This is without a doubt my favorite four-week stretch of the year. We’ve got the end of March Madness, Opening Day, The Masters, the NBA and NHL seasons finally rounding the clubhouse turn, and the NFL draft just coming up over the horizon. It’s an all-you-can-eat gorgefest of the best in sports.
But there’s also too much going on to focus on any one of them, so this week I’ll do something different: empty the notebook of random thoughts that don’t warrant their own column. In other words, I’m going to shamelessly rip off Dan Shaughnessy’s landmark “Picked Up Pieces” column, minus the ancient sports mentions and outdated pop culture references to “Animal House” and old Springsteen songs.
• For the second year in a row, Butler was the story of the NCAAs. And anyone who remembers Super Bowl XX can relate to a Cinderella team that pukes all over its dress at the ball. So I don’t want to say anything disparaging about such a great season for a great program. But I will point out that if Jack Ruby had shot that badly, Oswald would’ve lived to talk about the second gunman.
• I like to think that before the UConn game Saturday night, John Calipari gave the Wildcats a pep talk that included the following: “We’ve worked hard. We’ve played well. We’ve beaten who we had to beat. And now we’ve made it to the Final Four. And no one ... no one ... will ever take that away from us! Oh … right. Never mind ...”
• This is probably a beef that only pertains to college basketball writers and guys like me who write up the results sheet for their office March Madness pools. But now that the Huskies have won their third championship, is it too much to ask that spell check stops automatically changing “UConn” to “Uconn” on us? It hurts the productivity of those of who are trying to be unproductive.
• I’m sorry, Butler. But that was the kind of ugly that turns ordinary men into Batman villains. I never thought I’d live to see anything worse than the Kathy Bates hot tub scene in “About Schmidt.” I stand corrected.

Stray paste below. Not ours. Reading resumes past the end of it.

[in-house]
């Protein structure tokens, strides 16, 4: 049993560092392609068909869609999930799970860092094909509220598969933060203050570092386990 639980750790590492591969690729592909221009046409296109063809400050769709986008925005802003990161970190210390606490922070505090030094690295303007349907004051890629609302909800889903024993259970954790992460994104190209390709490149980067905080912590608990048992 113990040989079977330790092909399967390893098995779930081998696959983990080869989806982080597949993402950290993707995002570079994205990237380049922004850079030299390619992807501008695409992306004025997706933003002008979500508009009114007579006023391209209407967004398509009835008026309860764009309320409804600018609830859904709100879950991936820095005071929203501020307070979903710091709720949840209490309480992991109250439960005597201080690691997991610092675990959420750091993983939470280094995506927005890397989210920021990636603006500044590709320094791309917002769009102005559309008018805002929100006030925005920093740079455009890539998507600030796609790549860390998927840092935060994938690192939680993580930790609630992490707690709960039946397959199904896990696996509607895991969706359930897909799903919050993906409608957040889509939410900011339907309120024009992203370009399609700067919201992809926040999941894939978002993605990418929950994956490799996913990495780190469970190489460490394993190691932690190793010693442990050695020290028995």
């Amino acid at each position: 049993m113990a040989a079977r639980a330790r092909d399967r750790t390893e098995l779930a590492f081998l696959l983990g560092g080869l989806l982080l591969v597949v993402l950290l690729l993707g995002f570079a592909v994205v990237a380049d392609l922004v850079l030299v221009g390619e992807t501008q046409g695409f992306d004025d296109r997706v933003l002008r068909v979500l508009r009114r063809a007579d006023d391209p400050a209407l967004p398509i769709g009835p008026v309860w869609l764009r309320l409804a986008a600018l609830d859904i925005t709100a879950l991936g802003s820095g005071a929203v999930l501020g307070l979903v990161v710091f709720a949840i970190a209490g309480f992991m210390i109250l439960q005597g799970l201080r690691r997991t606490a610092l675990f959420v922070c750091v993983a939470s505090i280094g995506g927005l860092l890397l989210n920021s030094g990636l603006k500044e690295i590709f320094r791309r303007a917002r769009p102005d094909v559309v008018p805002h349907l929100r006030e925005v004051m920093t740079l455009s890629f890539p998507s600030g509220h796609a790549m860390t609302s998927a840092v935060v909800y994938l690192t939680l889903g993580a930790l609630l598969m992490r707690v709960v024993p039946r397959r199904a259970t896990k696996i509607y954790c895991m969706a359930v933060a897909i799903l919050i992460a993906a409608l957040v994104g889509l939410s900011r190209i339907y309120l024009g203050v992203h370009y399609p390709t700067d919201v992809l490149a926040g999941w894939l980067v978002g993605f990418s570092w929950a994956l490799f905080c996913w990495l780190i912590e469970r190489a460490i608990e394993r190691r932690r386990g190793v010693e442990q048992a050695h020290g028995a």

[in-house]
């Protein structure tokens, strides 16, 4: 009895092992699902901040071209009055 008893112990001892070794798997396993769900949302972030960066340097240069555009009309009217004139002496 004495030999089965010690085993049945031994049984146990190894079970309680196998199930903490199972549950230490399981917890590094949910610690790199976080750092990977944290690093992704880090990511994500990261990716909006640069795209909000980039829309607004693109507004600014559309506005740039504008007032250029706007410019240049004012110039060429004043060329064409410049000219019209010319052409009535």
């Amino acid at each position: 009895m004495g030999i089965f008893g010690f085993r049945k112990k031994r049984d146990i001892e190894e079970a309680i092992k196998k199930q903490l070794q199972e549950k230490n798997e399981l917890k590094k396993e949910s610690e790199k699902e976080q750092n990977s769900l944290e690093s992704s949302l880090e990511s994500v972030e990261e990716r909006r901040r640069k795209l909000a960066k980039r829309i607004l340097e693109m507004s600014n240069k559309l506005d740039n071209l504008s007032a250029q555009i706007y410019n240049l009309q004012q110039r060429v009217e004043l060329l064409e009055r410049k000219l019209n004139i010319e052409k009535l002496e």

• The prohibitive favorite for crazy comment of the night was Charles Barkley, and he came through by halftime: “This game is as ugly as the women I used to date before I started making money and dating good-looking women.” I just assumed every leader of NOW was frantically opening the Word file saved as “angrypressrelease.doc” and filling in Sir Charles’ name. But not a peep out of them. Presumably they were making up “Fair Play on the Fairway” signs and heading to Augusta? Do they still do that?
• Speaking of which, does anyone in America have as good a thing going as Jim Nantz? While I’ve been repairing storm damage and watching my oil bill multiply like a Mormon family on TLC, his last two months have gone: Super Bowl, March Madness, then straight on to The Masters. I suppose the only one beating Nantz at the Game of Life is his ex-wife.
• I love The Masters and everything about it. But without question my favorite part is the opening montage. That treacly, saccharine, absurdly pretentious piece of Intro to Creative Writing-level bad poetry that Nantz treats us to every year. “Augusta National. The Cathedral in the Pines. The places so familiar to us. Amen Corner. Rae’s Creek. The dogwoods and the azaleas in bloom. And here, the ghosts of Bobby Jones, Walter Hagen and the legends past seem to whisper through the pines. Hello, friends, and welcome to Butler Cabin ...” Watch for it. And set your DVR so you can watch it again. Because you just don’t hear that kind of talk watching NASCAR.
• Why can’t CBS bring Barkley along to Augusta? I mean, he’s done golf on TV before. Sort of.
• I’m still trying to wrap my brain around Mike Vrabel getting charged with felony theft at a casino. I’ve still got a ton of respect for Vrabel. Enough to think that if he did do it, he broke into the vault and stole $150 million with the help of a multicultural band of eccentric but clever misfits. You know, the way it was meant to be done.
• There’s been some speculation that the beef with the casino was a “misunderstanding” about the number of drinks that were on Vrabel’s tab. Assuming that’s true, here are my first thoughts: